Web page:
True, the earth, we live in, is the most beautiful of the planets in the solar system. But in order to live in this charming place, we need to put up with its negative sides a well – natural disasters and earthquakes to name a few in this regard. To a larger extent, we humans are helpless in anticipating an earthquake. Who knows what providence has in store for us. The closest thing one can do is to remain prepared for the worse mentally and financially. In this article we talk about earthquake insurance, as a secure means of protecting oneself from the losses that can happen due to a destructive earthquake.
Earthquake insurance covers for financial losses caused due to a devastating earthquake or earth movement such as land slide, mudslide or sinkhole that involves the shifting, sinking or rising of earth surface. But earthquake insurance comes with a twist – it does not pay for losses incurred due to a tidal wave or flood, even the effect is compounded or affected by a prior earthquake. Sometimes ridiculous technicality that is, but a common man has no other choice than living with it.
An important aspect with earthquake insurance is that it is no part of the homeowner or tenant insurance policies. Instead, earthquake insurance stands independently like a life insurance or auto insurance.
Let us see how earthquake insurance works. Earthquake insurance, unlike most homeowner insurance types – covers mainly substantial losses. The claim is paid after accounting for the deductibles that may vary from 10-25%. The damages that exceed the deductibles are only paid to the customer.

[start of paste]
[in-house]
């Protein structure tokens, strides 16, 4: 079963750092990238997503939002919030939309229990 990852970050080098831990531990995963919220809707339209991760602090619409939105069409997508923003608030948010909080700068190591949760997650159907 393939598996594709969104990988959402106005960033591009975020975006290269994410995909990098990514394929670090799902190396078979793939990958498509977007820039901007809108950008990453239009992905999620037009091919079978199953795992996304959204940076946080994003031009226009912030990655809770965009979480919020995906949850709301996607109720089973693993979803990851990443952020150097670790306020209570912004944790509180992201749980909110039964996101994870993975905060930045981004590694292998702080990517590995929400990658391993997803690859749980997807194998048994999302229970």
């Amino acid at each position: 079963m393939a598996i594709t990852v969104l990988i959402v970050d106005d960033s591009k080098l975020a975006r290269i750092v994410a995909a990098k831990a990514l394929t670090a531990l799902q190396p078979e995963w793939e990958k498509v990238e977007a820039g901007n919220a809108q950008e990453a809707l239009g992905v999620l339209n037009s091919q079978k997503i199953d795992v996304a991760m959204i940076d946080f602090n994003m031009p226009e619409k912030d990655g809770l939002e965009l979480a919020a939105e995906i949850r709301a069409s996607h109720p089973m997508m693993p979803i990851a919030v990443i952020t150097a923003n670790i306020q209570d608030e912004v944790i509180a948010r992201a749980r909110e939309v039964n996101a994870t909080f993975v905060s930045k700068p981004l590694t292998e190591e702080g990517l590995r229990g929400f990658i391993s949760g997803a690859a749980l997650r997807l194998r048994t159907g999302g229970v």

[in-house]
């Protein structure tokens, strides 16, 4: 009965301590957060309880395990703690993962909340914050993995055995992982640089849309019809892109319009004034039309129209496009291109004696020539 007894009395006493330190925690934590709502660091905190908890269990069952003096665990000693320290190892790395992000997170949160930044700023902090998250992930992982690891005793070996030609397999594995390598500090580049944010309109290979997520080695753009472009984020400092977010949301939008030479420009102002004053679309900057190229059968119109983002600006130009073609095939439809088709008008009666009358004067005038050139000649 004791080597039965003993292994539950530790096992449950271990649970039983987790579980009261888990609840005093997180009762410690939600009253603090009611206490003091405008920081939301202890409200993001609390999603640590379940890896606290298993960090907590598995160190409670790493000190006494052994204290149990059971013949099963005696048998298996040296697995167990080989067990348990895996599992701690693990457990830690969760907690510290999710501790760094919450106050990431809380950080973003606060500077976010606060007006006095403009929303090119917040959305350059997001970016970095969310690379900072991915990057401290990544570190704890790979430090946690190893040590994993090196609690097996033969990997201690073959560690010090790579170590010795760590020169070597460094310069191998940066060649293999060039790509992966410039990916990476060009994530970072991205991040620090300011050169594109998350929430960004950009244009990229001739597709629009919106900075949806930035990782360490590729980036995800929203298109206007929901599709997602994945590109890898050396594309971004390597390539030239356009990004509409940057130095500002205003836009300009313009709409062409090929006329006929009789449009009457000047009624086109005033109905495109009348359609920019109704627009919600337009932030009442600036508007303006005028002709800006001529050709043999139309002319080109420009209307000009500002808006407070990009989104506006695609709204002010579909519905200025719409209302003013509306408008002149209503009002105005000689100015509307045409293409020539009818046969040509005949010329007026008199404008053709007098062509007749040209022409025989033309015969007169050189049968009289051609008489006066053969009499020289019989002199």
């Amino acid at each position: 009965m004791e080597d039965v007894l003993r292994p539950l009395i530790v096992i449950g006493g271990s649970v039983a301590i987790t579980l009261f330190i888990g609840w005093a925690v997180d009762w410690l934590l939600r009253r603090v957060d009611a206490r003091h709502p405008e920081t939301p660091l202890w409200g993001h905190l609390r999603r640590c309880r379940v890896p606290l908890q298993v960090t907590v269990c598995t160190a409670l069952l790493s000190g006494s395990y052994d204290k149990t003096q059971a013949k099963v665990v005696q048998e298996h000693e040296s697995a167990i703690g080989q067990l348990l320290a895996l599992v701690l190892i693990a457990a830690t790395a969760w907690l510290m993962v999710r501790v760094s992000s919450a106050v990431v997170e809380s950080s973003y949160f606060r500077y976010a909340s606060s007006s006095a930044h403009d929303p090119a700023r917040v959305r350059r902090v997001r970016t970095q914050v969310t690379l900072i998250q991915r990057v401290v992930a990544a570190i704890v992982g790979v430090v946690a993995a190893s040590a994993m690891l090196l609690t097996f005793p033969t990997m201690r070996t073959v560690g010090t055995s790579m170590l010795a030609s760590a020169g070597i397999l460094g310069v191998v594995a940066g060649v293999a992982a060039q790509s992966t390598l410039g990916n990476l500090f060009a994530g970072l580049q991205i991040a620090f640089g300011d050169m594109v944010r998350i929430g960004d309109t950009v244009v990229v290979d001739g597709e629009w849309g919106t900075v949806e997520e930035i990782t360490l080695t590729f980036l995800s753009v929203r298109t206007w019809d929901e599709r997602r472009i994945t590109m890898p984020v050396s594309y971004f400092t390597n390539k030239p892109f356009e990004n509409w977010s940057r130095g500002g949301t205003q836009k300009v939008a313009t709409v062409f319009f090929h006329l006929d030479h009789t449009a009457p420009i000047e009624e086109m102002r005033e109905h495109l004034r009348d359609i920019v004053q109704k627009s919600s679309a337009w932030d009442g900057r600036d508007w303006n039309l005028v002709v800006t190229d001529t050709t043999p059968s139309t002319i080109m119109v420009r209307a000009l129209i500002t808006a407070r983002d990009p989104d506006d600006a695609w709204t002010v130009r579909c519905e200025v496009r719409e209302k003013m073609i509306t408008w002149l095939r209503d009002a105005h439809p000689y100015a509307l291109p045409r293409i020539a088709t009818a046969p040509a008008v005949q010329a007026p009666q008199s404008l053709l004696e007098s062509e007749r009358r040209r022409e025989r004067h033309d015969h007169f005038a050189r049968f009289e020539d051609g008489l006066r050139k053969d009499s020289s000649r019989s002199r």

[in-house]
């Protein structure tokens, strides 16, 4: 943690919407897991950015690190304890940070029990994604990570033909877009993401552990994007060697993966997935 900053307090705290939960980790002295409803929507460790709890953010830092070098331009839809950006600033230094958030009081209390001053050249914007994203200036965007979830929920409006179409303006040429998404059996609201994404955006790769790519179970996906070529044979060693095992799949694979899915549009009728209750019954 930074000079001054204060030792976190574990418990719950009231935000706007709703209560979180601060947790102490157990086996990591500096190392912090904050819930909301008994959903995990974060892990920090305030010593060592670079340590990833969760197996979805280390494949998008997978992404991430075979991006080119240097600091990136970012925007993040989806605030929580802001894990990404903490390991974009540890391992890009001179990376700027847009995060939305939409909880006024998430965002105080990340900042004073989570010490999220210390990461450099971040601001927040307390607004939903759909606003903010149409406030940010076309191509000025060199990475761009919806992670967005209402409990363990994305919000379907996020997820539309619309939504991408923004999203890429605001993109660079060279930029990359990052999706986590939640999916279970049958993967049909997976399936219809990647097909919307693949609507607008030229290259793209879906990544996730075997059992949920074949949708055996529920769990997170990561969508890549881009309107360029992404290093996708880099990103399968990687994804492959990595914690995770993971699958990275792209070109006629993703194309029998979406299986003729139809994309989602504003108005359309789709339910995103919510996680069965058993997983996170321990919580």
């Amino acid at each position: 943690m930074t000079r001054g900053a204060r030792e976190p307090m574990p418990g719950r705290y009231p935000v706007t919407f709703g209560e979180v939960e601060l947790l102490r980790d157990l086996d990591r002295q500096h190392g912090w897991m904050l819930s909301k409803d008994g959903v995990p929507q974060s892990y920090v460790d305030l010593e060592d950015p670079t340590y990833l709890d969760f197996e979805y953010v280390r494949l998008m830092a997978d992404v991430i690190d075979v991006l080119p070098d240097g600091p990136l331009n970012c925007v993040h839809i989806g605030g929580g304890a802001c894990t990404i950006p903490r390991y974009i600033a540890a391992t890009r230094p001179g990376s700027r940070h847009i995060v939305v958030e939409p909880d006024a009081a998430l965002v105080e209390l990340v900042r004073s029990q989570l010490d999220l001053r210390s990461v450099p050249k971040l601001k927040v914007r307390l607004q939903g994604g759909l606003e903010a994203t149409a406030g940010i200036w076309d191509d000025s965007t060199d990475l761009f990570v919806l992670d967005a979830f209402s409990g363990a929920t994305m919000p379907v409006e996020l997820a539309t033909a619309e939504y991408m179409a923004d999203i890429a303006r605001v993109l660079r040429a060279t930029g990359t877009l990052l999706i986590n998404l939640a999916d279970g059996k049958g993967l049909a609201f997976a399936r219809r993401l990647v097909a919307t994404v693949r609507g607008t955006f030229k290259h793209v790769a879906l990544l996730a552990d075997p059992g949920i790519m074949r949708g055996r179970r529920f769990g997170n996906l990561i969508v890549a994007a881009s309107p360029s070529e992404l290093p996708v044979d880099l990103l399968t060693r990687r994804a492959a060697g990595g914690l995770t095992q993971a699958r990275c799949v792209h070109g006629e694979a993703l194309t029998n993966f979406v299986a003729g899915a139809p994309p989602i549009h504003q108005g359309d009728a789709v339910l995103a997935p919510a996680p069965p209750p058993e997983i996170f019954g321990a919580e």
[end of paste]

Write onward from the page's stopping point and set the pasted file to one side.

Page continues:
Even though there are no hard and fast rules in deducing claims, while doing so, some insurance providers may take in to account structure and contents as separate entities. In such analysis, deductibles apply separately to total losses incurred on the structure, contents and damages to external constructions like garages, sheds and driveways.
Certain insurance companies put forward strict requirements before issuing one an earthquake insurance policy. That is, they might insist on undertaking a detailed inspection of the client’s property before moving further ahead with the policy. For example, some insurance providers insist that the client’s home should be securely bolted to the basement. The inspection also covers other aspects like the bracing on the interior walls and how strapping guards are used to support fixtures. Hence, it would be better if the homeowner clears his side and plug all loop holes before inviting the insurance company to inspect his/her house.
Now the most important thing; once the damage occurs due to an earthquake, make the claim promptly and within the time period as stipulated by the rules and regulations governing the policy. Also, make sure that your claims are supported with all valid documents and proof of damage incurred. One might wonder, but it is these two points in which many people error and subsequently have their claims rejected by the insurance companies.
Let us conclude with the biggest and funniest of the points to make - what is the point in applying for earthquake insurance if your home lies on a non-earthquake prone zone? Won’t it be a waste of money??
Well, it is more of a personal choice to make. If your home is situated on a fault area, better go for insurance. Else, one can play with your chance, depending upon the confidence you have on your destiny. Either way, we wish you good luck!
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Keisha Seaton is the owner of my-articles.com. To read more Insurance Articles please visit www.my-articles.com/Category/Insurance/93 .
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